What do you think when you think Back to the Future II? Hoverboards? Flying cars? Pizza hydrators? Renowned for its outlandish predictions about life 30 years down the track, Back to the Future Part II sees the Doc and Marty jetting off on another adventure - but this time, their destination is the far-flung future of...2015!
The first Back to the Future film famously ends with a promise of more adventure to come - "Roads?", Doc Brown scoffs. "Where we're going, we don't need roads", before swiftly converting the DeLorean into a hover-car that zooms into the sky with a burst of light .
Cut to four years later and Back to the Future II picks up directly where the previous film left off; Doc, Marty and Jennifer have arrived in the far-flung future; October 21 2015 to be exact. Yep, that's today. Tasked with preventing the imprisonment of his future son, Marty (and a conveniently out-cold Jennifer) is preoccupied with future family disasters to realise that the 2015 version of Biff Tannen (Thomas F Wilson) hitches a quick ride in the DeLorean back in 1955, giving his past self a Sports Almanac that details results and winners in major sporting event for the last 60 years. When Marty and the Doc return to 1985, they discover that Biff's actions have created a parallel timeline that is vastly different from the version of 1985 they live in. So, to reset the present, they must once more journey to 1955 and prevent young Biff from ever getting his hands on the precious Sports Almanac.
Sound loopy? That's because it is. This middle installment is easily the most convoluted and relies a lot on the audience being able to follow the complex time travel jargon. In fact, it gets so loopy that Doc Brown actually reaches for a chalkboard in the second act and has to draw an illustration that explains parallel timelines, just so that we're all following. This is probably where this second film falls down a little; the first movie is simple(ish), fun and straightforward; Part II is messy, convoluted and hard to follow first time around.
That being said, it's still a film that resides in a special place in the hearts of many. It's been something of a running joke in recent years - looking back at 1989's vision of the future and comparing it to the kind of technology we actually have. I see it as endearing more than anything - I'm sure our predictions of the future today will look silly to anyone in 30 years time.
For me, the scene were Marty steps out into the town square surrounded by all the wacky 2015 technology is as good as this film gets. Zemeckis packs so many gags into this sequence (all whilst mirroring the same scene from the original) that it never fails to make me laugh - the wacky fashion choices (only the 80's could dream up something so silly), the Pepsi bottles, the holographic Jaws 19 advert that swallows Marty whole. Hell, even the fact that they envisioned 'retro 80's' cafes in the future. It certainly makes a change from all those gloomy, apocalyptic futures we keep seeing in cinema, eh?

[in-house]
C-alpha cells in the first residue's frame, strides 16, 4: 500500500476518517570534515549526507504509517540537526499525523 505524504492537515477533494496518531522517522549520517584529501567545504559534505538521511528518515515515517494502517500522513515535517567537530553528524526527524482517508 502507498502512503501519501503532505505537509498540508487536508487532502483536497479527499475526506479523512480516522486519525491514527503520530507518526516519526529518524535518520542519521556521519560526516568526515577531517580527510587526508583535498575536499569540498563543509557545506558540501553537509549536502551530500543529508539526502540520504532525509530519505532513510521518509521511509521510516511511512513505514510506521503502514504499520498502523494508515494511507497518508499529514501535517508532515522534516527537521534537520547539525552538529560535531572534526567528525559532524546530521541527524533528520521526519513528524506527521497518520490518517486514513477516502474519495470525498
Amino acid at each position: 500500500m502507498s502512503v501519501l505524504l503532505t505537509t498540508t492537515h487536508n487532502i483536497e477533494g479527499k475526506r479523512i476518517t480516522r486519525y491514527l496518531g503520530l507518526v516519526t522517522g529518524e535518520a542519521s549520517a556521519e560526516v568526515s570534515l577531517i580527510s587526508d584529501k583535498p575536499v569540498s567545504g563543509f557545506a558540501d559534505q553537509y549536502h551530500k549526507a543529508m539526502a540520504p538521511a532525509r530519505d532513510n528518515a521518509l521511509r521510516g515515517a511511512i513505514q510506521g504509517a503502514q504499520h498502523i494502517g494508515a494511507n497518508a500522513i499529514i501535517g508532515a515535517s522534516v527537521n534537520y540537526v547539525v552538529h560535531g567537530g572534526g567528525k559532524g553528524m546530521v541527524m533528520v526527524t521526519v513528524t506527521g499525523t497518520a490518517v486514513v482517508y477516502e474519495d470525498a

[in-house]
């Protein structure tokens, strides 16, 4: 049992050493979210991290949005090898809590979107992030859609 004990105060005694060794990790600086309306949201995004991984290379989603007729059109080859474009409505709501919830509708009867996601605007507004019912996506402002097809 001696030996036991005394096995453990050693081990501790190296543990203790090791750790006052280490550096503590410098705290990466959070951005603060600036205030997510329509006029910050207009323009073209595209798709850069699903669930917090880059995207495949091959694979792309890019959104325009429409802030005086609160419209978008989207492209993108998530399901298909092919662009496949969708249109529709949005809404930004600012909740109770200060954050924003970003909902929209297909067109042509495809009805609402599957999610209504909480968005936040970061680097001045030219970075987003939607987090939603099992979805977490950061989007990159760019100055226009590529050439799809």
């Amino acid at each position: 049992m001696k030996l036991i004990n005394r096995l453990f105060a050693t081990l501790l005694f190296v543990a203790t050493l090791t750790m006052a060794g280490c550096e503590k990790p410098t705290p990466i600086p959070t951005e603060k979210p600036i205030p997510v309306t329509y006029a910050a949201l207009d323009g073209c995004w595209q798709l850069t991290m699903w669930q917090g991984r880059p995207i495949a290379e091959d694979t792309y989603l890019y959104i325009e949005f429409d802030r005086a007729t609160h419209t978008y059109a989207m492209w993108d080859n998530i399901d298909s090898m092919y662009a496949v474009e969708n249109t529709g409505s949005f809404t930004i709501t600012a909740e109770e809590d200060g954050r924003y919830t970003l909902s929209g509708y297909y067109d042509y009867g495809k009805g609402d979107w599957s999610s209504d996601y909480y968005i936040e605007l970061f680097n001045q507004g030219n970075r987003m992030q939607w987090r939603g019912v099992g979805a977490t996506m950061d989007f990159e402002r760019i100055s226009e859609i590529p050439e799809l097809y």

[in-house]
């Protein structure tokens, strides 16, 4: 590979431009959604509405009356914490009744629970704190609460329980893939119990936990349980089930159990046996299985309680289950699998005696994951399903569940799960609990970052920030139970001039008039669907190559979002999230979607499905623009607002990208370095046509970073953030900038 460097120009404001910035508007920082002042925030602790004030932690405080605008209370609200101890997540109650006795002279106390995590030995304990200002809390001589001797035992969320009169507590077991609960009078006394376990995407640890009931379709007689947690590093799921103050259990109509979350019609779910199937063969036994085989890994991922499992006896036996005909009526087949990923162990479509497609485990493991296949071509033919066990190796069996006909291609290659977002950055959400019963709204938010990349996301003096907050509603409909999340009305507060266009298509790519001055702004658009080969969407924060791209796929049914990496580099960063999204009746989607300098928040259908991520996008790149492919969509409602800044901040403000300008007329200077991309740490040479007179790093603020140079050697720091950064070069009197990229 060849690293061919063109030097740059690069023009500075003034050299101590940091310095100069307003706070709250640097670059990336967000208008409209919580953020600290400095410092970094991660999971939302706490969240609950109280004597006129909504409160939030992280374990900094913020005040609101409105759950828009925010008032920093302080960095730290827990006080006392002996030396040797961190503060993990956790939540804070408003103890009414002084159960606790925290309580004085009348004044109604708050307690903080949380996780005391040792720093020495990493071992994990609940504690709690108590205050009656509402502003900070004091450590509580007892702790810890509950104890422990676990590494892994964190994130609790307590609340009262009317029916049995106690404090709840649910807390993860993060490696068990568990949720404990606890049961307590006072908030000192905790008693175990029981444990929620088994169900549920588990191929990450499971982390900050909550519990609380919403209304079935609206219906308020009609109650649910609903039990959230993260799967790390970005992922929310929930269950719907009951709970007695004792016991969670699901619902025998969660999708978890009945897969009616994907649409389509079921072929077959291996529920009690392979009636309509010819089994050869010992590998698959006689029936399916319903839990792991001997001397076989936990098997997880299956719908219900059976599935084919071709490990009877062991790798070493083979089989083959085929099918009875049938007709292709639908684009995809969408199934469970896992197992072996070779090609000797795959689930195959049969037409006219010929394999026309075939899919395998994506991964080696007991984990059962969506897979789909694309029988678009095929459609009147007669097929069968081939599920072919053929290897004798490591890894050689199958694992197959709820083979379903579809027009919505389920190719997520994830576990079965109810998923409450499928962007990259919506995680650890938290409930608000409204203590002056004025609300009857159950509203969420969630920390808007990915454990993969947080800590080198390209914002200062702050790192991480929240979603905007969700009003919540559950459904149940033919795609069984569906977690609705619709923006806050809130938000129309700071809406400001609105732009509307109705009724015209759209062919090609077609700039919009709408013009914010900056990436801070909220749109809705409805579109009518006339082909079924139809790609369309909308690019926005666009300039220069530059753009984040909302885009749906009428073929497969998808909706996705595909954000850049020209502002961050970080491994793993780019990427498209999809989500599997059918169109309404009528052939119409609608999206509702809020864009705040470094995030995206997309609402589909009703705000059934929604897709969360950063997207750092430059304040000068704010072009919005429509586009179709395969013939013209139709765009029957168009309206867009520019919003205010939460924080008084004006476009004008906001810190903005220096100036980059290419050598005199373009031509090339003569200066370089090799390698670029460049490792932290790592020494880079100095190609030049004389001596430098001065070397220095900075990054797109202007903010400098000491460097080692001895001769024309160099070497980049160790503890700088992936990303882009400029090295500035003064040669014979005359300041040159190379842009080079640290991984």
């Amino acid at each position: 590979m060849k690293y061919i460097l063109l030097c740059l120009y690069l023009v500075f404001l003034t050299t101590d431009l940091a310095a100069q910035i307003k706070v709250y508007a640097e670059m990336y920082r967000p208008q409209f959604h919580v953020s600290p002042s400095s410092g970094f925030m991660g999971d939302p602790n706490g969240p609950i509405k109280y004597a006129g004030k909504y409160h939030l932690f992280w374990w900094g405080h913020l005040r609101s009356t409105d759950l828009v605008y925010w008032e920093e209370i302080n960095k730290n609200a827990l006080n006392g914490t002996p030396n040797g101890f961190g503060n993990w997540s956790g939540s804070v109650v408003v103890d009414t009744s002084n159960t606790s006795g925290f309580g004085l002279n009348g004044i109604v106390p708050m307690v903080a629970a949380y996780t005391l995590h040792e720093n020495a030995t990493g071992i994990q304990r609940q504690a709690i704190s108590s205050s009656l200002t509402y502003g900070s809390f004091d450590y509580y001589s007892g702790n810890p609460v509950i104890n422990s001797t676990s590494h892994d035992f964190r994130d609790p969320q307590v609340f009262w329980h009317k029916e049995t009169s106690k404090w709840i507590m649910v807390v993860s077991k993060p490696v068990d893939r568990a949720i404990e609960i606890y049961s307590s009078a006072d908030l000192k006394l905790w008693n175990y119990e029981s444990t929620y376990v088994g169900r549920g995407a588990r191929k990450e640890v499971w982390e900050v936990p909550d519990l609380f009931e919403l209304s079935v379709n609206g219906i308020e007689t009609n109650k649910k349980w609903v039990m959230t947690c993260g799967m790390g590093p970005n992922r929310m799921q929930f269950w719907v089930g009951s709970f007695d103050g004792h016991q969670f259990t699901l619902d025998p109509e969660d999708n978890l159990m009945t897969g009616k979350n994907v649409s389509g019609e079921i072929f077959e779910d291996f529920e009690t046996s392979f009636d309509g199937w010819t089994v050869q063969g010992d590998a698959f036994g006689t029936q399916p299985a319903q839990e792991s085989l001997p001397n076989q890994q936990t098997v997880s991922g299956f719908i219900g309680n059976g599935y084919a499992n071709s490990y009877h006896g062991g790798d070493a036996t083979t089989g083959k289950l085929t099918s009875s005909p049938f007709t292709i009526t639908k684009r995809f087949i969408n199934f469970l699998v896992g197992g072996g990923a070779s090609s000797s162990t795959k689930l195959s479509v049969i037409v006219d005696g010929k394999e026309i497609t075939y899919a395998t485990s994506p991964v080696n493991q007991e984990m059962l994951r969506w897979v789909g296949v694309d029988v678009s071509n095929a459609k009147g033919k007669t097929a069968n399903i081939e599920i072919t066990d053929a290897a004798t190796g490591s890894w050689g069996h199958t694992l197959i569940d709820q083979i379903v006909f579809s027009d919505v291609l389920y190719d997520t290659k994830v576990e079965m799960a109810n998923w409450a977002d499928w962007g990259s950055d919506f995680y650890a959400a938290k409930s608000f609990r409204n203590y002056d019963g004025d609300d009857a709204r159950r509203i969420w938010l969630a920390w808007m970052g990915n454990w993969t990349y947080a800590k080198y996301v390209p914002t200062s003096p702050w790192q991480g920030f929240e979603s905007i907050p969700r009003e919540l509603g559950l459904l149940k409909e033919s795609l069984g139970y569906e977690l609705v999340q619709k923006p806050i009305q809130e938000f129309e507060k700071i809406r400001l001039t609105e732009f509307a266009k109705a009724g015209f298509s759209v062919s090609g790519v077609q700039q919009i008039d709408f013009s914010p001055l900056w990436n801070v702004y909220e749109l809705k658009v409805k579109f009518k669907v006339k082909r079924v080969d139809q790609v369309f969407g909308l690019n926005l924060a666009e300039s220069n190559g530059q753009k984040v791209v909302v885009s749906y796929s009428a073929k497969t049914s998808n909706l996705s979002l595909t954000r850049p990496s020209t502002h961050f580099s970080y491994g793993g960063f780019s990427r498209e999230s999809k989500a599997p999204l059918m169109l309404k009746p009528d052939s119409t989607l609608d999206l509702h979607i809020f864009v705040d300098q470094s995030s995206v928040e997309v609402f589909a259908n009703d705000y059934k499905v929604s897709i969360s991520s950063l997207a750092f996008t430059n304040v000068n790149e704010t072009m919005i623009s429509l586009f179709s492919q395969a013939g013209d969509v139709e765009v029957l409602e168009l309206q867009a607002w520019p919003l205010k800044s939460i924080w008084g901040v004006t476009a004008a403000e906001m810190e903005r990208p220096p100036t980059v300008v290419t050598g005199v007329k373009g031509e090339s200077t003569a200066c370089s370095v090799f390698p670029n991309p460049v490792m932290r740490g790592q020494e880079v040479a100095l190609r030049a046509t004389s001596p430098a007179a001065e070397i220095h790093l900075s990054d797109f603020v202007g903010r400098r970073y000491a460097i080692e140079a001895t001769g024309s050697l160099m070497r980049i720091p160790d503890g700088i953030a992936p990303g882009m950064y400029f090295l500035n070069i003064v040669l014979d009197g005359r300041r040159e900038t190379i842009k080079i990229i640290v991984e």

Anyway, back to the movie. Things get even sketchier when it's we find out that Michael J. Fox isn't just playing his own son, he's also playing his own daughter. Yeah, that's some Eddie Murphy shit right there. It's really silly and almost borders on self-parody. It might seem like harmless fun, but looking back it only hampers the film; I always find myself distracted by the multiple Michael J. Fox's running around and not actually paying attention to the film. Why not just cast some other people in the movie - after all, nobody looks EXACTLY like their father. This isn't sitcom world where you can use doppelgängers as a throwaway gag.
Plus, they had to recast George McFly for this film because Crispin Glover wasn't sold on coming back - in hindsight, they could've just written him out of the film and it wouldn't have mattered. What we're left with is a situation where Glover's replacement - Jeffrey Weissman - is hung upside down and in the background for his scenes so that we can't tell it isn't Glover. The question remains - why even bother? Claudia Wells, who played Jennifer in the first film, also couldn't return and Elizabeth Shue was her replacement - not that it really matters because her character is effectively dumped in an alleyway, and later a porch swing, for the entire film.
Eventually, via an alternate 1985 that is like a crossover between Sons of Anarchy and Mad Max, the duo return to 1955 once again to recover the Sports Almanac. I quite like this section as Marty and the Doc must ensure they don't deviate from their path and change the past even further. The way that Zemeckis splices together the first and second films would've made this a really surreal experience to cinema-goers in 1989.
Finally, I've always liked the ending to this film - the shadowy figure delivering Marty the package in the pouring rain, followed the moment where he runs into town and Doc faints, having just bid farewell to the Marty from the first movie. It's really clever, and it's the kind of cliffhanger than leaves you wanting more.
The Verdict: 7/10
Back to the Future Part II isn't a patch on the original, but the novelty of the 'future' and recrossing paths with the first film make this one loopy extension that has its fair share of interesting ideas and entertaining scenes. Fox is great as Marty, but hit and miss as the dozen other characters he has to play.
Happy Back to the Future Day! What are your thoughts on the second Back to the Future film? Check back tomorrow for my review of the third and final film - until then, why don't you make like a tree, and get out of here.